Do we have unrealistic expectations for how long our health professionals will stick around?
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Rural Doctors Association of Australia CEO Peta Rutherford thinks so.
Amidst a severe shortage of allied health services in the Dubbo area, Ms Rutherford says the community should welcome new professionals to town with open arms but understand they might only stay for "five to seven years".
"There's a responsibility on the community to understand that people will move around, they don't stay in the same place forever... we have a much more transient workforce now, people don't stay in that one job for 50 years," she told the Daily Liberal.
"Doctors, nurses, midwives and allied health professionals will come into communities and they will love them. But chances are, they'll also have other things that they're interested in and other opportunities come up.
"We have to manage some expectations when we get a doctor about how long they're going to stay."
A report by not-for-profit health insurance provider Westfund released on Thursday, November 2, revealed Dubbo experiences one of the highest shortages of healthcare providers of all the areas they cover.
According to Westfund, there are only 30 ancillary service providers - such as dentists, optometrists, physiotherapists, podiatrists, and psychologists - per 1000 people in Dubbo.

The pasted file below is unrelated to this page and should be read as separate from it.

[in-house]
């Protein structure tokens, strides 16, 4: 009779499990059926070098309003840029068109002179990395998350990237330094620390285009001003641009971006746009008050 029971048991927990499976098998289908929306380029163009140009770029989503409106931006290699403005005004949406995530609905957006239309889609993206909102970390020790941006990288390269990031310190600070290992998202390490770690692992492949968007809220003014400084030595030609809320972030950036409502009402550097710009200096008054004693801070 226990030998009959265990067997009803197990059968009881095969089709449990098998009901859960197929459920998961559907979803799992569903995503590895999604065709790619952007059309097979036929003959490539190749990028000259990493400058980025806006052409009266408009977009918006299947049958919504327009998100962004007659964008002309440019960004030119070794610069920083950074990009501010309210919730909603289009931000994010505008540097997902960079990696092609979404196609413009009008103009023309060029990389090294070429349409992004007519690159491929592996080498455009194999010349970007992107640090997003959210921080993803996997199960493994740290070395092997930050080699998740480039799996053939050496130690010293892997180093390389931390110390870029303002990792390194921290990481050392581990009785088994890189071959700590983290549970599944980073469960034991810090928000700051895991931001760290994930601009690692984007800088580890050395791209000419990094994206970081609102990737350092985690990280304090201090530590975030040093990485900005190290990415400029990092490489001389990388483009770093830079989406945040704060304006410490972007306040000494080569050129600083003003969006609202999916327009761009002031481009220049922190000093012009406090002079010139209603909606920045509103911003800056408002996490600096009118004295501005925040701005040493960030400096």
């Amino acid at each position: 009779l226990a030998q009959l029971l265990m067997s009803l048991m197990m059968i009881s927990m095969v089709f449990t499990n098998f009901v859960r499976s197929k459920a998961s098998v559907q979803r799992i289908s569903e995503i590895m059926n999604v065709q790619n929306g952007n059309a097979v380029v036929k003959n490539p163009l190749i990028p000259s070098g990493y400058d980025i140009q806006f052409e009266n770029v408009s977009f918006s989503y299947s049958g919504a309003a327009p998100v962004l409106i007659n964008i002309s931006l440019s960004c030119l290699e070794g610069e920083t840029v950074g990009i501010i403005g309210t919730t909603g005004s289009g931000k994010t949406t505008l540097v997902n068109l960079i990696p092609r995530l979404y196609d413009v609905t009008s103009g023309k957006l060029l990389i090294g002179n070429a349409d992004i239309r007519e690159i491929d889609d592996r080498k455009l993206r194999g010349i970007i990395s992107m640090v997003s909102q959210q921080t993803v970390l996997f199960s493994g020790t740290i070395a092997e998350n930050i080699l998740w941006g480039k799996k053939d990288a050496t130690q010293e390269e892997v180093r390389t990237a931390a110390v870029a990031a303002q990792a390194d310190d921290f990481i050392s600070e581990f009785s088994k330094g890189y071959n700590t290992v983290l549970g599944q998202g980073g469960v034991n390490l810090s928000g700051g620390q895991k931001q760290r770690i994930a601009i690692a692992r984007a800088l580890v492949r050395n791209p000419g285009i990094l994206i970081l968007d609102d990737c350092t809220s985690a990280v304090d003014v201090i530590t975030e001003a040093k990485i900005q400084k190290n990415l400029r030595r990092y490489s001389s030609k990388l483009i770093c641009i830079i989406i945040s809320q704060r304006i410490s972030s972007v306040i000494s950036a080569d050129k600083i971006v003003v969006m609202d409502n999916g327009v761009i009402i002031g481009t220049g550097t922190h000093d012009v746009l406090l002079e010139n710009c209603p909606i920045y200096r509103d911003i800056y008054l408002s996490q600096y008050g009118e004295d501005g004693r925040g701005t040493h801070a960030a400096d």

"We often talk about from a rural doctor's perspective the need to access care as much care as possible close to home. Because if they can't, some people choose not to access care," she said.
"Then when they need care they end up being presented in an emergency department and their condition is acute as opposed to something being managed."
She said key to filling the gaps in the region's health workforce is exposure to rural and remote and regional environments during future professionals' university years.
"The results are pretty consistent, in relation to converting them to a longer term rural doctor, that continued exposure throughout the various points of their medical school training is key," she said.
"Their internship, their hospital years and then their registrar training - that's when we seem to be able to capture them because that's when they're making decisions about buying a house, meeting partners, maybe putting their kids in schools.
"Life things have an impact and if we can align it with rural exposure, then we start to, lock people in a little bit more."
But the community also has a role to play.
"Give [health professionals] a lot of hospitality, invite them into the sporting groups and the arts groups, whatever it might be. But recognize they probably won't be there forever. And that's okay."
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